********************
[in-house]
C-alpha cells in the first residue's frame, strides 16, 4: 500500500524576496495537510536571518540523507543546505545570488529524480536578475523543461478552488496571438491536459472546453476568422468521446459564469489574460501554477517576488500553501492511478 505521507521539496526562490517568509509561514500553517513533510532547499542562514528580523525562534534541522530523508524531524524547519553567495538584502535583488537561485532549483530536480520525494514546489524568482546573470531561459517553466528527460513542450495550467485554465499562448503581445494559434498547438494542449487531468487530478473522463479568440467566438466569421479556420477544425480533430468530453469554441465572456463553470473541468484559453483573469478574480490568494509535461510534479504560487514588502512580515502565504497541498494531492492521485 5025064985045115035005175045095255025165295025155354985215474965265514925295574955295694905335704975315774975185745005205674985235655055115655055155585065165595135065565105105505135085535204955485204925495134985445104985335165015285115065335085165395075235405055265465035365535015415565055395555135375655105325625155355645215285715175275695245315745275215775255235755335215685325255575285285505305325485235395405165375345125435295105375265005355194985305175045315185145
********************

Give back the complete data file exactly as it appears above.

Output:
[in-house]
C-alpha cells in the first residue's frame, strides 16, 4: 500500500524576496495537510536571518540523507543546505545570488529524480536578475523543461478552488496571438491536459472546453476568422468521446459564469489574460501554477517576488500553501492511478 505521507521539496526562490517568509509561514500553517513533510532547499542562514528580523525562534534541522530523508524531524524547519553567495538584502535583488537561485532549483530536480520525494514546489524568482546573470531561459517553466528527460513542450495550467485554465499562448503581445494559434498547438494542449487531468487530478473522463479568440467566438466569421479556420477544425480533430468530453469554441465572456463553470473541468484559453483573469478574480490568494509535461510534479504560487514588502512580515502565504497541498494531492492521485 5025064985045115035005175045095255025165295025155354985215474965265514925295574955295694905335704975315774975185745005205674985235655055115655055155585065165595135065565105105505135085535204955485204925495134985445104985335165015285115065335085165395075235405055265465035365535015415565055395555135375655105325625155355645215285715175275695245315745275215775255235755335215685325255575285285505305325485235395405165375345125435295105375265005355194985305175045315185145